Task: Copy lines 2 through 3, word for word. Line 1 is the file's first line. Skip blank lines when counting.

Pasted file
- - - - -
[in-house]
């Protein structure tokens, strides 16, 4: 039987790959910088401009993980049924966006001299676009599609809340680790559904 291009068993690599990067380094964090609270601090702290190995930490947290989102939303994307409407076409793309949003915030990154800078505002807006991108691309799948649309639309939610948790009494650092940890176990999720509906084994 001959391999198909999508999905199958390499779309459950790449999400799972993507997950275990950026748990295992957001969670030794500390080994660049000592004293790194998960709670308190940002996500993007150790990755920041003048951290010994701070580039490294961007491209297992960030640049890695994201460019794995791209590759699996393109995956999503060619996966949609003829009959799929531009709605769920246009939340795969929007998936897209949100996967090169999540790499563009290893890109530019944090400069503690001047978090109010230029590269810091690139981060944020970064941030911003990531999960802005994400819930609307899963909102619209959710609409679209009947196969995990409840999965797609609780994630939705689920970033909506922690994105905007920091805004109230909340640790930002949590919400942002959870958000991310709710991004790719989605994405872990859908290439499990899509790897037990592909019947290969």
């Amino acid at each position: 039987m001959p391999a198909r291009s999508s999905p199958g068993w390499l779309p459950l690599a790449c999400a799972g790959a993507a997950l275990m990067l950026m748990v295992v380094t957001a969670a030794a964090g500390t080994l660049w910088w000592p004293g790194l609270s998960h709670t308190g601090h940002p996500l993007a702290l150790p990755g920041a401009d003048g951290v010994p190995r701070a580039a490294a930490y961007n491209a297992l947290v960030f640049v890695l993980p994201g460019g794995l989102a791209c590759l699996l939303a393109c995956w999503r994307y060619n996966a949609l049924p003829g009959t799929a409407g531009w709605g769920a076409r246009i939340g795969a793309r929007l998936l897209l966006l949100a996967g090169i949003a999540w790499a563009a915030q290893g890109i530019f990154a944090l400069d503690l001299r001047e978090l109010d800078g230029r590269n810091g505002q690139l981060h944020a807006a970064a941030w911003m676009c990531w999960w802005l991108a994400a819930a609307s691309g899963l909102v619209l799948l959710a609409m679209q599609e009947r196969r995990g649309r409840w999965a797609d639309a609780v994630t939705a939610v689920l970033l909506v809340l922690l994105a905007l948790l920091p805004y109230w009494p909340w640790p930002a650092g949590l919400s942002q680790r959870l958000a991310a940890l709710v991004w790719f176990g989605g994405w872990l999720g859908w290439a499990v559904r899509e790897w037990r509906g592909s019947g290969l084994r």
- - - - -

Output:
């Protein structure tokens, strides 16, 4: 039987790959910088401009993980049924966006001299676009599609809340680790559904 291009068993690599990067380094964090609270601090702290190995930490947290989102939303994307409407076409793309949003915030990154800078505002807006991108691309799948649309639309939610948790009494650092940890176990999720509906084994 001959391999198909999508999905199958390499779309459950790449999400799972993507997950275990950026748990295992957001969670030794500390080994660049000592004293790194998960709670308190940002996500993007150790990755920041003048951290010994701070580039490294961007491209297992960030640049890695994201460019794995791209590759699996393109995956999503060619996966949609003829009959799929531009709605769920246009939340795969929007998936897209949100996967090169999540790499563009290893890109530019944090400069503690001047978090109010230029590269810091690139981060944020970064941030911003990531999960802005994400819930609307899963909102619209959710609409679209009947196969995990409840999965797609609780994630939705689920970033909506922690994105905007920091805004109230909340640790930002949590919400942002959870958000991310709710991004790719989605994405872990859908290439499990899509790897037990592909019947290969």
């Amino acid at each position: 039987m001959p391999a198909r291009s999508s999905p199958g068993w390499l779309p459950l690599a790449c999400a799972g790959a993507a997950l275990m990067l950026m748990v295992v380094t957001a969670a030794a964090g500390t080994l660049w910088w000592p004293g790194l609270s998960h709670t308190g601090h940002p996500l993007a702290l150790p990755g920041a401009d003048g951290v010994p190995r701070a580039a490294a930490y961007n491209a297992l947290v960030f640049v890695l993980p994201g460019g794995l989102a791209c590759l699996l939303a393109c995956w999503r994307y060619n996966a949609l049924p003829g009959t799929a409407g531009w709605g769920a076409r246009i939340g795969a793309r929007l998936l897209l966006l949100a996967g090169i949003a999540w790499a563009a915030q290893g890109i530019f990154a944090l400069d503690l001299r001047e978090l109010d800078g230029r590269n810091g505002q690139l981060h944020a807006a970064a941030w911003m676009c990531w999960w802005l991108a994400a819930a609307s691309g899963l909102v619209l799948l959710a609409m679209q599609e009947r196969r995990g649309r409840w999965a797609d639309a609780v994630t939705a939610v689920l970033l909506v809340l922690l994105a905007l948790l920091p805004y109230w009494p909340w640790p930002a650092g949590l919400s942002q680790r959870l958000a991310a940890l709710v991004w790719f176990g989605g994405w872990l999720g859908w290439a499990v559904r899509e790897w037990r509906g592909s019947g290969l084994r």